A fresh threat

There is no question now that Indian authorities had become overconfident about the spread of Covid-19 in the country. Several weeks of steadily declining cases, even as new strains of viruses in the rest of the world led to a resurgence of infections, seemed to have lulled the Indian establishment into assuming that for whatever reason India would be subject only to a single wave of the pandemic. But in states such as Maharashtra and Kerala — which are more exposed to the world, given their globalised linkages — cases have begun to increase again. Maharashtra’s state medical authorities have even expressed concern about an indigenous variant that has been detected in Nagpur and Aurangabad and it may be, like some other new variants elsewhere, more transmissible and possibly have a greater chance of causing pneumonia among those infected. Some districts of Maharashtra have had to go under partial lockdown again.

In spite of relatively high seroprevalence in surveys taken of areas that were hotspots for the virus last year, there is no reason to suppose that India is anywhere near herd immunity just yet. Therefore, the danger of a second wave — possibly driven by variants of a virus that has proved itself uncommonly liable to dangerous mutations — was always present. The government should not have been so sanguine about its supposed achievement of controlling the virus’ spread. The authorities should start preparing the public now for the possibility of a recurrence of local lockdowns and a return to stringent social distancing norms in areas where the virus appears to have resumed its grip or where new mutations are being detected. That said the Indian public should also show responsible behaviour by adhering to the norms already in place.

The Union government has rightly advised states to increase the numbers of RT-PCR test they conduct, given that rapid antigen tests will not allow for a sufficiently granular understanding of the state of the pandemic in any given area. The great cause for concern in any second wave would also be the chance that it will hit areas of the country that might have — unlike, say, Delhi, Mumbai, and Kerala, the foci of the last wave — less robust health care systems and fewer free hospital beds. Thus, the tolerable level of infections per capita may be significantly lower than in the last wave.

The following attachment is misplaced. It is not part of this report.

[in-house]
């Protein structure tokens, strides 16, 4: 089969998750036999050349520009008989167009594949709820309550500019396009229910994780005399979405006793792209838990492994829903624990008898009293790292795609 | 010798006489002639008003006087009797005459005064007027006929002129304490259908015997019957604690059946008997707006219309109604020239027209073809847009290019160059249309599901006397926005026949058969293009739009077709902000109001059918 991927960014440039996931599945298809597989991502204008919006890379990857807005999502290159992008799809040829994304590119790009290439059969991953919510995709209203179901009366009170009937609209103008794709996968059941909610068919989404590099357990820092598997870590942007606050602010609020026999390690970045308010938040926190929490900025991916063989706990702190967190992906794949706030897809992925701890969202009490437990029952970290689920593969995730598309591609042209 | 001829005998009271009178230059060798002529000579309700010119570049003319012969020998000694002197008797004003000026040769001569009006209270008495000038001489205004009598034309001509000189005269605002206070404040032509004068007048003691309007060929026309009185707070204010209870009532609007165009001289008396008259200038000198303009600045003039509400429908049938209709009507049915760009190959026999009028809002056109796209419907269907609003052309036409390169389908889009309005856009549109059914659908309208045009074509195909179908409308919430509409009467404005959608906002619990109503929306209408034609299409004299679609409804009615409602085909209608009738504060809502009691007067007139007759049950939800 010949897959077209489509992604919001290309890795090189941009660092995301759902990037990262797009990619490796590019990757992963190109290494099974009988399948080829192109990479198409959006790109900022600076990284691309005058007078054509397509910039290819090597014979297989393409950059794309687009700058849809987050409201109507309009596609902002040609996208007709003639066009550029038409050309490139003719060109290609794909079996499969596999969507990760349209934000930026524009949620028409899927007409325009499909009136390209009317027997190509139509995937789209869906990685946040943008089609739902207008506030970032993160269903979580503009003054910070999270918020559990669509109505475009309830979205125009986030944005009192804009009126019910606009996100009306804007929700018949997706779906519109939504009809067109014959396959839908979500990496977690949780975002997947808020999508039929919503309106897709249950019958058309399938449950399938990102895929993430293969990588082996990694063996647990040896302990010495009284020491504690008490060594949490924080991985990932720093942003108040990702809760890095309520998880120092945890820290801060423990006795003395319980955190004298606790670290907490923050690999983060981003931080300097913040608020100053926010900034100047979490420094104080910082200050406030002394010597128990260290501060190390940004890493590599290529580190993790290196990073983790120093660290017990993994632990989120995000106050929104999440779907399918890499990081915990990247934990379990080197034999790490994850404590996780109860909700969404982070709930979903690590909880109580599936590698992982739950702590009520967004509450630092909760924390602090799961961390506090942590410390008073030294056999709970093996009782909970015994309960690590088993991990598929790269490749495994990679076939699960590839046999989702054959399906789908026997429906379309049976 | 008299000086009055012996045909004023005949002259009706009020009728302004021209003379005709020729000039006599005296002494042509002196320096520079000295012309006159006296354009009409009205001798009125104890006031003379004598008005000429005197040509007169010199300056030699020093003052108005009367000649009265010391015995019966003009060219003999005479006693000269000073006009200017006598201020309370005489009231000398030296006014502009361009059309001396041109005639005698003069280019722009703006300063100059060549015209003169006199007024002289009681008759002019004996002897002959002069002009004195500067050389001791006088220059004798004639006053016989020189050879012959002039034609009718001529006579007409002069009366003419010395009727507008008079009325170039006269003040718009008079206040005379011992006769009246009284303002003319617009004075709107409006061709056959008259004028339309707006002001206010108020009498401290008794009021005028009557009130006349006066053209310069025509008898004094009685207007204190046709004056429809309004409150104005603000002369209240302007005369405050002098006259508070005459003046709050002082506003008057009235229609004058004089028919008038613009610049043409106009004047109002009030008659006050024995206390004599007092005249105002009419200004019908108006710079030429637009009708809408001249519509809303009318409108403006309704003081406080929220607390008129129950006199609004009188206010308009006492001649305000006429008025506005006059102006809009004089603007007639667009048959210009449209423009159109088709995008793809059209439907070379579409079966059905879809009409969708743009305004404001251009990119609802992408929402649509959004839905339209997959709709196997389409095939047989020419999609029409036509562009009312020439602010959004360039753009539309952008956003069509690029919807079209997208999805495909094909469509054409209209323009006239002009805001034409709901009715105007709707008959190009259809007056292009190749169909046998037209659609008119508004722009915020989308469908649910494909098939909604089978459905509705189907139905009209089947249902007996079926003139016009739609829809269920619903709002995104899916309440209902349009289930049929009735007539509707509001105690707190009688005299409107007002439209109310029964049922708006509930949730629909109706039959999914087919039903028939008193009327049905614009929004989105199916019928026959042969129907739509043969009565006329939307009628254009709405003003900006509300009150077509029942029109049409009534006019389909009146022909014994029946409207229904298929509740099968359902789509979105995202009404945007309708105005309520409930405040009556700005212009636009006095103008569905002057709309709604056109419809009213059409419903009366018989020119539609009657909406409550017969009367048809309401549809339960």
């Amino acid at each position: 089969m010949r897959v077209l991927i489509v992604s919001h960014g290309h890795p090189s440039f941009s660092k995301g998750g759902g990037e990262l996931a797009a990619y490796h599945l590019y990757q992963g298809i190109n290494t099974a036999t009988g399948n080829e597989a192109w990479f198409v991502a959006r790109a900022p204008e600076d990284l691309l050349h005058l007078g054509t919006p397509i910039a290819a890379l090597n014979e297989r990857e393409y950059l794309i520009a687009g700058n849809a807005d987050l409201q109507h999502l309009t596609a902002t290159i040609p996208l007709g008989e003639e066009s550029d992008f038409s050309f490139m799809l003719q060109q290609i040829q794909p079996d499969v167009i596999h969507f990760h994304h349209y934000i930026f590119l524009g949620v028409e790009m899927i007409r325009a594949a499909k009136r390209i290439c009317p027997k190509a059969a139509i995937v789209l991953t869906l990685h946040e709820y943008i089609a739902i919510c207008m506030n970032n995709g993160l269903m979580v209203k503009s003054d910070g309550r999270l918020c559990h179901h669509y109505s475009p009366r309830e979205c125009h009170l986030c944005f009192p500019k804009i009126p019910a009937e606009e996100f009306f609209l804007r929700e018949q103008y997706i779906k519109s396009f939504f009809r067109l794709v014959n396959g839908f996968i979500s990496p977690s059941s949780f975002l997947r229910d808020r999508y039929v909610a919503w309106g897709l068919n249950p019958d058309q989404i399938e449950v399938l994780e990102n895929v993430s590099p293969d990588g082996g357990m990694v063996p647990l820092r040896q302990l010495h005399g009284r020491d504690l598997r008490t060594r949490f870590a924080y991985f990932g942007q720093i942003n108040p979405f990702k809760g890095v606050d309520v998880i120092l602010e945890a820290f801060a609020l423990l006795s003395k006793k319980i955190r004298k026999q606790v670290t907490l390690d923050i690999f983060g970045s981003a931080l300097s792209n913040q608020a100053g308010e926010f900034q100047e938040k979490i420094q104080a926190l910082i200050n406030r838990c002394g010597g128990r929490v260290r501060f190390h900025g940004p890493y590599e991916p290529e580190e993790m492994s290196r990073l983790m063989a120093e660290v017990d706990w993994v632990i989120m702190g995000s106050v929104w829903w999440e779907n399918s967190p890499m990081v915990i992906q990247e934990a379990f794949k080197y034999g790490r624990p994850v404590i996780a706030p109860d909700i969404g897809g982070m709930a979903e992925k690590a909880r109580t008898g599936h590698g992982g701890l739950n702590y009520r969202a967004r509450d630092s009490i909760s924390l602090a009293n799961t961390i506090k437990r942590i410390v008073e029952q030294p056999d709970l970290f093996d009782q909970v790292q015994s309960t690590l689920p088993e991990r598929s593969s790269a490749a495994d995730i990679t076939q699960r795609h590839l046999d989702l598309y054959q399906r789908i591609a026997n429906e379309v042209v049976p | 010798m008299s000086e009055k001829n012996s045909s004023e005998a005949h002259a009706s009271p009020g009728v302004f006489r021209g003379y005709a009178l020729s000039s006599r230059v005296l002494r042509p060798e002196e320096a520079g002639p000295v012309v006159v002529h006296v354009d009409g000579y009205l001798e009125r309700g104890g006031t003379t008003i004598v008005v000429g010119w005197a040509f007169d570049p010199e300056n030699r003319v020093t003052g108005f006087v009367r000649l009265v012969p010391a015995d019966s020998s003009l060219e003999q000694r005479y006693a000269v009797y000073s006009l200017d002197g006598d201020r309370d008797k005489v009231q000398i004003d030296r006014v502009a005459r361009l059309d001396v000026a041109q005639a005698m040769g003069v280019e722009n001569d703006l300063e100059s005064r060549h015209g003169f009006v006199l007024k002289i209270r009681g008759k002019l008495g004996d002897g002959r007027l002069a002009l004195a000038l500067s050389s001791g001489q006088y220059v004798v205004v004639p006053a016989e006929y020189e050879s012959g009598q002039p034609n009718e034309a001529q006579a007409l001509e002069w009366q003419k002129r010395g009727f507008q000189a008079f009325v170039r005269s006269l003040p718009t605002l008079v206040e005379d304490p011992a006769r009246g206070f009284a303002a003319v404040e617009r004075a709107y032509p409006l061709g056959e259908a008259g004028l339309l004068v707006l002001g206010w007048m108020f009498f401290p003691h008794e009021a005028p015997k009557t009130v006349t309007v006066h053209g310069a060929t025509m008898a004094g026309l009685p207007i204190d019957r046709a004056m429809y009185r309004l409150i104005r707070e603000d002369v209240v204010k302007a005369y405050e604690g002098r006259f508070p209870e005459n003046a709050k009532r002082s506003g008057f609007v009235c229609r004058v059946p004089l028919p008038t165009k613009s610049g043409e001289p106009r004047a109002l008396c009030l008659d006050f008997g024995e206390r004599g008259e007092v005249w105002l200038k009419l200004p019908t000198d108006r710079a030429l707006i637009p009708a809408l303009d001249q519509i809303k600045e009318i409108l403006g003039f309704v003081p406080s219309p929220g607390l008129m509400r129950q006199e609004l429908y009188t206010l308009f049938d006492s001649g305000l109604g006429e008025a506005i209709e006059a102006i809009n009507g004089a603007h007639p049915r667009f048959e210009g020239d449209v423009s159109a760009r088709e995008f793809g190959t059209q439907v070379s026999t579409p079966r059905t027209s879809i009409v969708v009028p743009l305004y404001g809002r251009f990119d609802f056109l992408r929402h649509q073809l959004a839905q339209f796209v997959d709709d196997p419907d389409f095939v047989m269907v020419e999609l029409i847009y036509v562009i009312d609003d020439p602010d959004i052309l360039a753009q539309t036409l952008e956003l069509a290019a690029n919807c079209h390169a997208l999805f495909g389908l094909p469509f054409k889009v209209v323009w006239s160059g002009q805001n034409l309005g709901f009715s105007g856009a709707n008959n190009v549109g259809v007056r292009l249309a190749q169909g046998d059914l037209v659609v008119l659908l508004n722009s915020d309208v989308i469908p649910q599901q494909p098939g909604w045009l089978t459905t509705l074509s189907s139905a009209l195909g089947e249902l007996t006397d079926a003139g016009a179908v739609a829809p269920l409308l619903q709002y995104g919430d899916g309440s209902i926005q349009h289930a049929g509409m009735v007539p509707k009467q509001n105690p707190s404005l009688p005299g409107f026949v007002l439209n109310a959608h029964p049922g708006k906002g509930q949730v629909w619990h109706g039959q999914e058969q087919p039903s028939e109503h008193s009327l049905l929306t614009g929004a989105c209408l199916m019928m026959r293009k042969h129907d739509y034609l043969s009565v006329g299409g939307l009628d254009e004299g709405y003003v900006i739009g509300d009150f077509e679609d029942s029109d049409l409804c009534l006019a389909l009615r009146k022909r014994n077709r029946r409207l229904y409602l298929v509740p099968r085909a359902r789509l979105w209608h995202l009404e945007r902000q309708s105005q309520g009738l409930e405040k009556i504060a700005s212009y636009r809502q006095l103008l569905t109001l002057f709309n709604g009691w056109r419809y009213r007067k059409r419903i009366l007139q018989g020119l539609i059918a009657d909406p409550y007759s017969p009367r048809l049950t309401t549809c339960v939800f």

The renewed threat of another wave of infections is a reminder that until vaccination has reached most of the country, the pandemic will remain a potent threat to lives and livelihoods. In this context, the laziness of the vaccine roll-out is inexplicable. As this newspaper has previously argued, the government must make use of excess capacity in the pharmaceutical and biochemical industry on a war footing. More than seven weeks have passed since two vaccines were cleared by regulators, and not a single dose has yet been given to those most at risk — the elderly. Nor have plans been drawn up for that stage of the vaccination programme. In fact, even the distribution of vaccines through the private sector is not on the cards at the moment. Given the imminent threat of a second wave, the government must review its position. The vaccine roll-out must be speeded up immediately, regulatory clearance granted to additional candidates already in use elsewhere such as the highly effective Pfizer vaccine, and the private sector enrolled as part of the fight against Covid-19.

 



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